Capabilities to Servitize – Part Two
The drivers and benefits of servitization, digitalization and as-a-service transformation are clear and compelling. Market-by-market and segment-by-segment, products, incremental innovation, and transactional relationships are being replaced by services and solutions that deliver relevant outcomes to customers. Those that make this transition are rewarded with diversified revenue streams and enhanced enterprise value.
If you’re missing critical soft skills in leadership it will make a credible start to servitization difficult.
At The Service Design Group, we’ve been guiding mid-market and enterprise B2Bs through the process of transitioning from product-based revenue to service-derived revenue streams since 2011. Today, we’re encouraged by the increased number of firms considering embarking upon servitization, digitalization and as-a-service transformation journeys; however, over the years, we’ve identified a number of critical items that – if missing – make it difficult to have a credible start.
If you’re considering a servitization, digitalization or as-a-service transformation, we encourage you to review our list of must-haves. While you can make do with gaps in some of these areas, if too many of these are missing, it may be implausible for you to start your journey, today.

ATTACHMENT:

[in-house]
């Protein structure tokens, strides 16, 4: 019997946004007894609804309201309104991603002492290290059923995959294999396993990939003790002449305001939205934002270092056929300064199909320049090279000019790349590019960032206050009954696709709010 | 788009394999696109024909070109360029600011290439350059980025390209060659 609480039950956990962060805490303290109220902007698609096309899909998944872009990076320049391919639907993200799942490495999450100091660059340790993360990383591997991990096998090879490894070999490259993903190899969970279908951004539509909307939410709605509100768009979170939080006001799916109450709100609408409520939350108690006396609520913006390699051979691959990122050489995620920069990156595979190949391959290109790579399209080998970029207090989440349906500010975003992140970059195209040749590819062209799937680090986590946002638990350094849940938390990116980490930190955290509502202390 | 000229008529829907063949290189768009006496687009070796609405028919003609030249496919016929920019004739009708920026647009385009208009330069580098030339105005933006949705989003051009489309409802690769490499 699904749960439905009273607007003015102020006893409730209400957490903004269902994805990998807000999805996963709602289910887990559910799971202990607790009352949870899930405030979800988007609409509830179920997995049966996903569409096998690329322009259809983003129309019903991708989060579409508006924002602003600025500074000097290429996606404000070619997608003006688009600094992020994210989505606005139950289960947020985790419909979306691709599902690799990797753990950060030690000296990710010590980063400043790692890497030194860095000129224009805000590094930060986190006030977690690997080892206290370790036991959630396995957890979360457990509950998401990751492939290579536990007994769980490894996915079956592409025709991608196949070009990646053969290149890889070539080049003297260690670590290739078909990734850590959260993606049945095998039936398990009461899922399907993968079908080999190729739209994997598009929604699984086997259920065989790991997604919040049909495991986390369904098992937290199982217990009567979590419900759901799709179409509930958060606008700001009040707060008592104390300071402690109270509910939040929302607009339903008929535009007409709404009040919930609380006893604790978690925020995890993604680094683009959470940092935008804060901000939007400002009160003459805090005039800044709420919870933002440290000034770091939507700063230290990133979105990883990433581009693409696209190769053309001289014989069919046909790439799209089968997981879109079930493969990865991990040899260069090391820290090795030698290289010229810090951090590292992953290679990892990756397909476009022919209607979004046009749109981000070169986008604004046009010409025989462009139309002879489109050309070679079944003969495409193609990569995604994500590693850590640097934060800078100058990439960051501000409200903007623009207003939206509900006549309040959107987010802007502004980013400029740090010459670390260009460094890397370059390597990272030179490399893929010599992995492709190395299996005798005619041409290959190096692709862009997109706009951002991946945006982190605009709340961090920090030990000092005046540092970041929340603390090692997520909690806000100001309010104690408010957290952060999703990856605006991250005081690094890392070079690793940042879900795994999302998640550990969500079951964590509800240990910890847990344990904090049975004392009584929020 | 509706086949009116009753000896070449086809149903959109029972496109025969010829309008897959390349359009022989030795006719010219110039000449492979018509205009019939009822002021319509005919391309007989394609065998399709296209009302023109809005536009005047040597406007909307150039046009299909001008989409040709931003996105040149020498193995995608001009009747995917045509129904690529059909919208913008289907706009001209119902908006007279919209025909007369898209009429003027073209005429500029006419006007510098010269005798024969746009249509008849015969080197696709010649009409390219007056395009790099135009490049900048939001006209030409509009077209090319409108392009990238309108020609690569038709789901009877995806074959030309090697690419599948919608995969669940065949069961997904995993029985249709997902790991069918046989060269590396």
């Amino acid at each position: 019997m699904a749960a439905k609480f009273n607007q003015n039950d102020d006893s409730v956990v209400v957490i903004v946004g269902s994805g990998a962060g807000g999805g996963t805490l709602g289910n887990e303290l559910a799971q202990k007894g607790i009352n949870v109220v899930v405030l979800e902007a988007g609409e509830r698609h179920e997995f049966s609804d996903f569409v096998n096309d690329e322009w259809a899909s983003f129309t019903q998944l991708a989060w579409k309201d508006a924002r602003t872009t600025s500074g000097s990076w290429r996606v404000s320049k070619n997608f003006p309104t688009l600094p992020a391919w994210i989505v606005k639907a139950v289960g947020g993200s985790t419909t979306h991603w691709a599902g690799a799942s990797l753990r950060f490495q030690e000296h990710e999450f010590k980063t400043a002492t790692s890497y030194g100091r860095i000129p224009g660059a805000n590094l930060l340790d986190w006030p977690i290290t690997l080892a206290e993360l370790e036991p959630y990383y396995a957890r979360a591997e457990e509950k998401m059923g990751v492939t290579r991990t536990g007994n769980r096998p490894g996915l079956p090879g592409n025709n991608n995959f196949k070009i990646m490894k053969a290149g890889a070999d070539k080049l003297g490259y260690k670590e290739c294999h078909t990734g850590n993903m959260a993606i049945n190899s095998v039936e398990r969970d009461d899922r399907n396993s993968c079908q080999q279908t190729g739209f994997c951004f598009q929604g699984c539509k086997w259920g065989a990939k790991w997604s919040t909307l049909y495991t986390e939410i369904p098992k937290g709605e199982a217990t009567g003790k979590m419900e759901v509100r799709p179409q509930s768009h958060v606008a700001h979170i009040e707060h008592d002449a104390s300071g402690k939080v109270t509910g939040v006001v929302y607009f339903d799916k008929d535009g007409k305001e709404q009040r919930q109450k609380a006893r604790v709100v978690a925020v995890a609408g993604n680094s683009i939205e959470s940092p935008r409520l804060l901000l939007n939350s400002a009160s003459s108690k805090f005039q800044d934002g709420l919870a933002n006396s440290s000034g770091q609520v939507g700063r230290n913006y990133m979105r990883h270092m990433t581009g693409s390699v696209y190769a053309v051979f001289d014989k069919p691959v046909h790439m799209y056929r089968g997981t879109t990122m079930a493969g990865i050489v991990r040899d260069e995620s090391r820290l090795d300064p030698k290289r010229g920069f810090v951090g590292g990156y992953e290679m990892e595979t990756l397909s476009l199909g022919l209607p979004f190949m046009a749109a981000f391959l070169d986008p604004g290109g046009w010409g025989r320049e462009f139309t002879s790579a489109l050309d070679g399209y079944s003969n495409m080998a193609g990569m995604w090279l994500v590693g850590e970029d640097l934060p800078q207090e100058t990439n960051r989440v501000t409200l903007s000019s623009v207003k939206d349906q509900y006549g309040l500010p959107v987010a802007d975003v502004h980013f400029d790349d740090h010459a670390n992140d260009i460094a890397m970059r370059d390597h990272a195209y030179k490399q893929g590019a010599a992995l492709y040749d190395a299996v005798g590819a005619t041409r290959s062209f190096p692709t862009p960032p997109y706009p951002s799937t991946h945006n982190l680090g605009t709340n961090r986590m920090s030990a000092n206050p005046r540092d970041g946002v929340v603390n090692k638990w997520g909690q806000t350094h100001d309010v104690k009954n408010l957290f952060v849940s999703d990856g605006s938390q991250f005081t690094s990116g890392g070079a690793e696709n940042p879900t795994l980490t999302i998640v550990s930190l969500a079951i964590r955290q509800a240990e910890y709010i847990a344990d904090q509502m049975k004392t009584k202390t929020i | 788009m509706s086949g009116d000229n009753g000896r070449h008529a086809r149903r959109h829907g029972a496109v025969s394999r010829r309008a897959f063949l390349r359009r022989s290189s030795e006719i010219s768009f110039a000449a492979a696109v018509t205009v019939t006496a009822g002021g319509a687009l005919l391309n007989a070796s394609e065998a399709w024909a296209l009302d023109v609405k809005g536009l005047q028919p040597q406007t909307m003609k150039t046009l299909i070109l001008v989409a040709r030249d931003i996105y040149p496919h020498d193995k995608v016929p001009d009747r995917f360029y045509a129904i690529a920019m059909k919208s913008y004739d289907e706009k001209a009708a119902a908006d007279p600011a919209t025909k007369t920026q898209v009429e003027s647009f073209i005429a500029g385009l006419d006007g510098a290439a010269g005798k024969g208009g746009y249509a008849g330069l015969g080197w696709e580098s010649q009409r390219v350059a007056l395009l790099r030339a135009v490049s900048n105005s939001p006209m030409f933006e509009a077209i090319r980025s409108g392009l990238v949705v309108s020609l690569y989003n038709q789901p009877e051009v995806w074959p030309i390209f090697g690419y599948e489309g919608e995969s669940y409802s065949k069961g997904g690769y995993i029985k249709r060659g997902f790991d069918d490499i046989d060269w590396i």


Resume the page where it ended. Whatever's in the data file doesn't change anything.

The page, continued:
This article is part of a two part series. Part One covered the hard, or technical, skills required for servitization while this article covers the softer skills around management and leadership.
There’s a big difference between a leadership mandate and leadership commitment to innovation.
Do not confuse this one with leadership vision, drive or pressure. There’s a big difference between a leadership mandate of “grow our revenue” and a leadership team committed to innovation and willing to take the risks, make the investments, accept the ambiguity and take the short-term hits inevitable with servitization (in exchange for the future value of recurring cash flows). Without a champion in the leadership ranks, servitization approaches the impossible.
Clear understanding of desired customer outcomes
One could argue this one is the keystone of servitization. Doing as-a-service or service-based business models is all about delivering an outcome that your customer cares about, at a level of value, skill and/or expertise that the customer can not create on their own. If you don’t know what those outcomes are – or how to measure, value or deliver them – you cannot servitize. It’s that simple! (And this is why customer access, data access, field skills and process expertise (covered in Part One) are so important!)
Clear understanding of your current capabilities
A recurring misstep in servitization is a lack of honesty in a firm’s current capabilities prior to embarking on an as-a-service transformation.